In a small motel room in the Turkish border town of Reyhanli, within sight of the mountains of Syria, a former Free Syrian Army (FSA) fighter sits with his legs crossed on his single bed, his urine drainage bag on the floor. This is no ordinary motel room; it is now a rehabilitation centre for those wounded in the conflict across the border.
In January, Zak (not his real name) was shot in Idlib, in north-west Syria. The bullet went through his chest and came out of his back, narrowly missing his spinal cord.
“The regime took a checkpoint belonging to us and we went to hide in a house,” he recalls. “They broke into the house and shot me and two other FSA fighters. I fought back but five of them shot at me. I was hit in the chest on the left side near the heart.”
Zak eventually made it to Antakya, another Turkish border town, where he had surgery before moving to the motel-cum-rehabilitation centre in Reyhanli for long-term care. The centre has become a haven for many wounded rebel fighters.
“Everything is very, very, very bad,” he explains. “I have had to rebuild movement in my spine.”
The centre specialises in spinal cord injuries resulting largely from sniper attacks, shelling and bombings, says Dr Mohammed Al Haji, who manages the centre. There are 70 beds, 30 of which are occupied by male patients. Twenty outpatients come on a daily basis for physiotherapy exercises. The corridors are full of people with gunshot wounds, no limbs or those learning to get around on one leg. The centre also provides psychological support for the injured.
“We teach the patients how to accept their injury and live as normal life as possible,” Dr Al Haji tells me. “Some ignore their injury and can’t integrate back into society. They have a lot of problems and difficulties to overcome so it’s important for them to feel that they’re useful.”
Dr Obadah Alabrash, another doctor working at the centre, points out that it is essential for patients to have direct contact with Syrian doctors with whom they can relate and communicate effectively. “Patients feel comfortable with a Syrian doctor,” he claims. “When they’re coming from Syria and are handled by a Turkish doctor, they don’t feel comfortable talking about their problems.”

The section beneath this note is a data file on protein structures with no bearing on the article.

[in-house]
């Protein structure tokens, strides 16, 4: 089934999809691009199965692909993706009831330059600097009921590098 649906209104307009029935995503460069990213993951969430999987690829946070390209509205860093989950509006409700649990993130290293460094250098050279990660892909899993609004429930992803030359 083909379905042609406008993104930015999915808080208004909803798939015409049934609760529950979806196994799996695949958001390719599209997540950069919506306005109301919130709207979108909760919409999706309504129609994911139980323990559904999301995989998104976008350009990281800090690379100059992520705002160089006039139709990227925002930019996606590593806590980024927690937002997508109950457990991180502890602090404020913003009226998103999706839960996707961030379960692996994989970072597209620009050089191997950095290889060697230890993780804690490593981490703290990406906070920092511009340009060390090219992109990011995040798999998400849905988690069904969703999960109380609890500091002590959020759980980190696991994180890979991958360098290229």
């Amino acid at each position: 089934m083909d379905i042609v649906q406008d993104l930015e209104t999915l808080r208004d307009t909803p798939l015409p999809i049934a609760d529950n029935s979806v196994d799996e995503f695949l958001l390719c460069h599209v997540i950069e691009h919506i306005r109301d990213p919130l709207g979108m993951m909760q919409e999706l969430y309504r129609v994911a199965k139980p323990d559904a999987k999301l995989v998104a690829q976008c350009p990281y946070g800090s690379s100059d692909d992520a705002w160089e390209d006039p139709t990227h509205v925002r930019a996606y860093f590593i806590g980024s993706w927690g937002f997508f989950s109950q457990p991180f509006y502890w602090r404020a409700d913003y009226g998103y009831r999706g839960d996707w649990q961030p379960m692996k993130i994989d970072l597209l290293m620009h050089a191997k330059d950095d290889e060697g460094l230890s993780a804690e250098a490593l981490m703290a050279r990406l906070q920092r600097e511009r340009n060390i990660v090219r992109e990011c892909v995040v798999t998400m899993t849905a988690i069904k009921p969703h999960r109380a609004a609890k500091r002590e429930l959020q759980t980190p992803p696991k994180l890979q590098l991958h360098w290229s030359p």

Zak’s story is not only representative of the long-term effects of a war that has claimed more than 115,000 lives, but also the lengths to which the injured and sick must go in order to receive adequate medical treatment. The recent kidnapping of a Syrian Arab Red Crescent volunteer and six Red Cross staffers in north-west Syria illustrates further the deteriorating security situation, which has forced foreign medical staff to reduce their presence within the country.
“We hope the world can understand exactly what is happening in Syria,” Dr Al Haji pleads. “We hope that people will understand the crisis and will push their governments to do something.”
Zak, who has been at the centre for more than six months, has become increasingly critical of the lack of support he received after he was wounded in Syria. “There is no one taking care of the injured. I ran away to work for the FSA. Give me some honour, don’t come and shout at me. I was fighting. Even the unit I was fighting with left me because I was useless. I was no help to anyone any more.”
According to Zak, he is sick of being bedridden; he added that MRI scans take too long to complete because hospitals are overwhelmed with patients from across the border.
“Maybe God will help and I will get out of here one day,” he says, lighting another cigarette despite the doctor poking his head in several times telling him not to smoke. “If I can’t move, if I can’t walk, how can I go outside to smoke?”
For Dr Al Haji the hardest part is turning away those who have no hope of rehabilitation. “Some cases can improve in two months,” explains the centre manager, “but some can’t get to us until several months after their injury so it will take them a lot longer to see any improvement.”
Patients are evaluated on to see if the centre will be able to make a difference. “If we can, they are admitted. We have seen many difficult cases. If we cannot do anything for them and it’s their final option, it’s very tough for them to hear that. Every patient should take their chance with treatment.”
There have been calls for the international community to establish “humanitarian corridors” between Syria and neighbouring countries to prop up a hospital system that is in dire need of doctors and medical supplies. However, the likelihood of that becoming reality is slim.
For those fortunate enough to make it to the border and receive some medical care, there is some hope. For those left behind in Syria, though, the future remains grim.
The views expressed in this article belong to the author and do not necessarily reflect the editorial policy of Middle East Monitor.